Paul Baumer and his teenage classmates sign up as recruits to serve in the German ranks of World War I, only to have their youth dashed against the rocks. The years trudge on and the war is unending. Paul wonders what sort of nations turn their own sons against the sons of their enemies, because he sees himself in the men he is forced to shoot down again and again.
A very intimate and personal account of a fictional German solider and his friends. On the surface, it’s the first real tale of the hardship of war, the physical and mental stress of being on the front line, and the distance the war creates between a soldier, his family, and his civilian life. As an audiobook listen, I often found myself mesmerized by the horror, frozen in place, lost in the story.
It’s difficult to imagine the world in which this book was published, in which young men signed up with pride to serve their countries. Theirs was a world of fear, hunger, watching your friends die, where your own death is but a toss of the dice. A fantastic story that I don’t want to read again for the despair.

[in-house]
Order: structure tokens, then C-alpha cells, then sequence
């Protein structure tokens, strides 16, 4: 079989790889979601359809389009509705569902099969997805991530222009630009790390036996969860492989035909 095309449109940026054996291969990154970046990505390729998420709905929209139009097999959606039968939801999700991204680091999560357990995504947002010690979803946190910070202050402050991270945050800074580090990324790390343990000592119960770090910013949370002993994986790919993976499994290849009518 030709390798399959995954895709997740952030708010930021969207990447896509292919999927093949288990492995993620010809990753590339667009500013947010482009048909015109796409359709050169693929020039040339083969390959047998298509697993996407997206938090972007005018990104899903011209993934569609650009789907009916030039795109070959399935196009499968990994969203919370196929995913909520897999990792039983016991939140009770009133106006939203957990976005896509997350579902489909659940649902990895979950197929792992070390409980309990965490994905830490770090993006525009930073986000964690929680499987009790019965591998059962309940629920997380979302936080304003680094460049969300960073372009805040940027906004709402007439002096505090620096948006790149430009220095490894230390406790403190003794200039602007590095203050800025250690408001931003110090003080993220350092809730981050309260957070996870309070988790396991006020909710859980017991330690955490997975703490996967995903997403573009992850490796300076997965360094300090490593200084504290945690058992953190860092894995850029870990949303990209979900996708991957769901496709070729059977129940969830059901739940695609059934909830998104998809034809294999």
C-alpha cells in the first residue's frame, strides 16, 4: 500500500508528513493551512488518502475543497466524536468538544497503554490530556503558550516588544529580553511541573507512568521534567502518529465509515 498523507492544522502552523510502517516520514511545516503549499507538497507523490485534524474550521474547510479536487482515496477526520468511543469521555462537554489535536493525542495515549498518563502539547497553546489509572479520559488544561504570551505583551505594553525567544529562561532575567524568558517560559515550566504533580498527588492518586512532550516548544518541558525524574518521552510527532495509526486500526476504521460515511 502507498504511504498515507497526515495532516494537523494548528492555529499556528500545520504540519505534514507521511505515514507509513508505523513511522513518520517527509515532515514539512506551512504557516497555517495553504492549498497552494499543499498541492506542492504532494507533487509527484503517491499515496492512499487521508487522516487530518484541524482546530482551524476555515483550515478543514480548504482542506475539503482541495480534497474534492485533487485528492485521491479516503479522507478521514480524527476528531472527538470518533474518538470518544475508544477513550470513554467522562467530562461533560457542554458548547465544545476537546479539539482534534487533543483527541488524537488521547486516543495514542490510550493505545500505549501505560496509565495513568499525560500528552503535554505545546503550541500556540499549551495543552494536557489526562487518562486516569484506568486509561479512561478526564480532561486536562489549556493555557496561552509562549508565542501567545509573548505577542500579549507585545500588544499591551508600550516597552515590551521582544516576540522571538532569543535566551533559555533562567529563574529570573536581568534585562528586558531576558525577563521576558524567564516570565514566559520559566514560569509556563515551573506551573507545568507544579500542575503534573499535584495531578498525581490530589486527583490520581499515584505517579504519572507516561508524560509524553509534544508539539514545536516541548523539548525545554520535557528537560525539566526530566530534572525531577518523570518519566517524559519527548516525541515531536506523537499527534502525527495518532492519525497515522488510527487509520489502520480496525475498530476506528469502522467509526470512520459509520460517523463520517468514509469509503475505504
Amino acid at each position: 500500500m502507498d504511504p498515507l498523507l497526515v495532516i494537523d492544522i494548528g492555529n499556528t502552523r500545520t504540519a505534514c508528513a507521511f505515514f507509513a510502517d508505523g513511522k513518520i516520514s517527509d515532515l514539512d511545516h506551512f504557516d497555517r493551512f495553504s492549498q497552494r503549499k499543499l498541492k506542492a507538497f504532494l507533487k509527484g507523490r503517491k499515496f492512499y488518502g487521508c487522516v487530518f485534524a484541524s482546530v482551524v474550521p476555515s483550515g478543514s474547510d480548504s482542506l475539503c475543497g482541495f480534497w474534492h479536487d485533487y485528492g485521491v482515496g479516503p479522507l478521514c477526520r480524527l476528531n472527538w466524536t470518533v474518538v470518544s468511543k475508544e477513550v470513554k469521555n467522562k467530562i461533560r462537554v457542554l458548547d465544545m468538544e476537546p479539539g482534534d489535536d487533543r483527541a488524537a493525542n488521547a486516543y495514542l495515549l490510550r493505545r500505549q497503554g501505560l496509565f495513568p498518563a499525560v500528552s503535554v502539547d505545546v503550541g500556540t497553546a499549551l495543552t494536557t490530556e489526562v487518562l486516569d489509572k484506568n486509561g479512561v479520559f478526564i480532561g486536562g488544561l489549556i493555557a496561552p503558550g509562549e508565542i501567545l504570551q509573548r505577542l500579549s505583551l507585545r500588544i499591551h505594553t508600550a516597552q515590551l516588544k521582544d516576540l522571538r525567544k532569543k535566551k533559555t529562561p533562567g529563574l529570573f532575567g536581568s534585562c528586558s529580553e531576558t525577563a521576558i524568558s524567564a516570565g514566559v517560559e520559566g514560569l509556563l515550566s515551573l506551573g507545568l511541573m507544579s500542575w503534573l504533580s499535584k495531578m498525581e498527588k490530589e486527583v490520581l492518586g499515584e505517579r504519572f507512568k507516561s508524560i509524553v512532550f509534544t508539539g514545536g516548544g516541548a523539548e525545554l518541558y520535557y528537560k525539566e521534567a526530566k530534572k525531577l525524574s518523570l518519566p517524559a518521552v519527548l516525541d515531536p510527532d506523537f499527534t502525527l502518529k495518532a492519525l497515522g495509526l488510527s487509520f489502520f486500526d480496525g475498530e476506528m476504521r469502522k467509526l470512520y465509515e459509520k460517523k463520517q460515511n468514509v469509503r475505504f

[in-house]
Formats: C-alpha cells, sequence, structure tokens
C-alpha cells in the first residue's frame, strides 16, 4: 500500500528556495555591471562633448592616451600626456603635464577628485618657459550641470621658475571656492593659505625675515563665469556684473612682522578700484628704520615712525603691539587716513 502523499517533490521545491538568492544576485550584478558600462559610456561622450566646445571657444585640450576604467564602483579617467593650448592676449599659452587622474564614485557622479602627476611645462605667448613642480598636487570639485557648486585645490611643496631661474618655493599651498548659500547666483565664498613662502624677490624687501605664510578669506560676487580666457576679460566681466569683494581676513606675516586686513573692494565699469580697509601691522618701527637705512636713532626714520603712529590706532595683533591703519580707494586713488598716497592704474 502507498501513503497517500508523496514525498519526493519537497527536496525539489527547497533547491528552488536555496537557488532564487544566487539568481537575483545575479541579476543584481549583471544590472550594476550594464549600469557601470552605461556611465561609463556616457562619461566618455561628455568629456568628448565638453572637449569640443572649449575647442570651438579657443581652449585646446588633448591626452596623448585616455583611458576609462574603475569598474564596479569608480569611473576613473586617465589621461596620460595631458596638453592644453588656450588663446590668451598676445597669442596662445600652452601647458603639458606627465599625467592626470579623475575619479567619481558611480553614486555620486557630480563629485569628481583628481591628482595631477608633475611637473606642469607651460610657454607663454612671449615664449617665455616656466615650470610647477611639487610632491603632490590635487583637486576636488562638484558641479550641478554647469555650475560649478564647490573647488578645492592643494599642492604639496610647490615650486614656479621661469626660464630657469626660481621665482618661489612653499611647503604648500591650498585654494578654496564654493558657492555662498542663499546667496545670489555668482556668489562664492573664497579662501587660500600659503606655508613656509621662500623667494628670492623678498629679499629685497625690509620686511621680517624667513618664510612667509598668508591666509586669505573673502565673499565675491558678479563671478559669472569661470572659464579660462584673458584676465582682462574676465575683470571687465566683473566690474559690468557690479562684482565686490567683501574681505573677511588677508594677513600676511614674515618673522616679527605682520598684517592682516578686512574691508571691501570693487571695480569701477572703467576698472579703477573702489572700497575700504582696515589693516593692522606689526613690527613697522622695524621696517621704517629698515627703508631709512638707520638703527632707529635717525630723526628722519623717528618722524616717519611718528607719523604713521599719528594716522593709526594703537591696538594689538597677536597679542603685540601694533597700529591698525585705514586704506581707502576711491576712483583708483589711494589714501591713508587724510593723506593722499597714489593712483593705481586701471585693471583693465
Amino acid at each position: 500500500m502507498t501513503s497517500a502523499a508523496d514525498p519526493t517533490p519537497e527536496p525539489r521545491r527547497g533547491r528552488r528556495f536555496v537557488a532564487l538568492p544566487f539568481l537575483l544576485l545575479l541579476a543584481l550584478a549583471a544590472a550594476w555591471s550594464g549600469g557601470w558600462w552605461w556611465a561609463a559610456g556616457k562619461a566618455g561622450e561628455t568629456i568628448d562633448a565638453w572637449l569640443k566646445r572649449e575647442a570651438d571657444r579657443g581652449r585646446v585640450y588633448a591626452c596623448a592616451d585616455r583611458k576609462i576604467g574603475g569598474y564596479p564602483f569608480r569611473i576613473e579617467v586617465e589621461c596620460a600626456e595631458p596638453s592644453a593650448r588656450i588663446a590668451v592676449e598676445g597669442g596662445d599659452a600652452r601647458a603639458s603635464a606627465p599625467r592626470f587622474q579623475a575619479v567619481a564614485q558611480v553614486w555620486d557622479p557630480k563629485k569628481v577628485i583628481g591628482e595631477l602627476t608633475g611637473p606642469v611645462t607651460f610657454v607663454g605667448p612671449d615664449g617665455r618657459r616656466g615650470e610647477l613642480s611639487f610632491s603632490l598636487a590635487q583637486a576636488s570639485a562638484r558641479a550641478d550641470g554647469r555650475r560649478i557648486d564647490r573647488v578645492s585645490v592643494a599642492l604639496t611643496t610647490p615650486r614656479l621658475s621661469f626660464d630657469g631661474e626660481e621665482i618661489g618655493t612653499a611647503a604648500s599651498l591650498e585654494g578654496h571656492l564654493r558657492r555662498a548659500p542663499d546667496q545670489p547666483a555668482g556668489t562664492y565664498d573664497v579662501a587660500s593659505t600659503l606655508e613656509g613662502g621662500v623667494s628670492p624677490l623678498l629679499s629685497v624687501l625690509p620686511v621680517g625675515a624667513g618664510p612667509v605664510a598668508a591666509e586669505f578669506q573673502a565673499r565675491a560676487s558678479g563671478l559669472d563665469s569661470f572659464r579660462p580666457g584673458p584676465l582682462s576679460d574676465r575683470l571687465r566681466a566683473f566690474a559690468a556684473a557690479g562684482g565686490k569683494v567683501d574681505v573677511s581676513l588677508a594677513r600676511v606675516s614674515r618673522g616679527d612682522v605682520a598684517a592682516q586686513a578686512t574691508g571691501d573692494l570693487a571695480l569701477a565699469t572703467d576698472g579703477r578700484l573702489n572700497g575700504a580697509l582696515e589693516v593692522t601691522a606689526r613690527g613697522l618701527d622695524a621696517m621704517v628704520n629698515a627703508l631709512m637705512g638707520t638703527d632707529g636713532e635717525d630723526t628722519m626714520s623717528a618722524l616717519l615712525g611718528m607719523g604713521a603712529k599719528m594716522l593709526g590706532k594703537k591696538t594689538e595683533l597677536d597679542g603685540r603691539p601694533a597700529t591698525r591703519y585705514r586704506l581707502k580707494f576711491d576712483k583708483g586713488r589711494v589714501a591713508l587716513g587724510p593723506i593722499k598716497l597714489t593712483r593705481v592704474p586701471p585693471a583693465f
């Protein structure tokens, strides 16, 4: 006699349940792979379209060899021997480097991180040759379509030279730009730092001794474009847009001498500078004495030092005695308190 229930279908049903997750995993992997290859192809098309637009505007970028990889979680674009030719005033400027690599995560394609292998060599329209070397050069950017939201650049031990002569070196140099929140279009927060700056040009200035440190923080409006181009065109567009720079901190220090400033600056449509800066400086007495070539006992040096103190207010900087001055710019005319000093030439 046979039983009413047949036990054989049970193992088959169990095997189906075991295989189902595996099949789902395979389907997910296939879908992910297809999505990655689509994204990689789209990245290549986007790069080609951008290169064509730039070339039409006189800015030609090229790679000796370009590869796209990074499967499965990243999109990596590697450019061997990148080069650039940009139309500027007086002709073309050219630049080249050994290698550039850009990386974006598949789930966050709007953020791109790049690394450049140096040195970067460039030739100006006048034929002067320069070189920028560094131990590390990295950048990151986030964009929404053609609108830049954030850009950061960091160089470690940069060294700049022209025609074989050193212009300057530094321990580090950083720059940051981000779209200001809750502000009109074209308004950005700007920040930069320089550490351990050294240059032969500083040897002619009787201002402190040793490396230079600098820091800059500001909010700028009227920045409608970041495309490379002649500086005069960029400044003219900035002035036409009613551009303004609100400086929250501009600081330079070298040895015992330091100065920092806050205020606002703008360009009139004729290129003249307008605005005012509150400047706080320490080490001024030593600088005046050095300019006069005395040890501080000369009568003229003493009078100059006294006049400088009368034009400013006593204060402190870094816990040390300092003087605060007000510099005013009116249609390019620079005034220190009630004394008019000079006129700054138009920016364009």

“This book is to be neither an accusation nor a confession, and least of all an adventure, for death is not an adventure to those who stand face to face with it. It will try simply to tell of a generation of men who, even though they may have escaped (its) shells, were destroyed by the war.”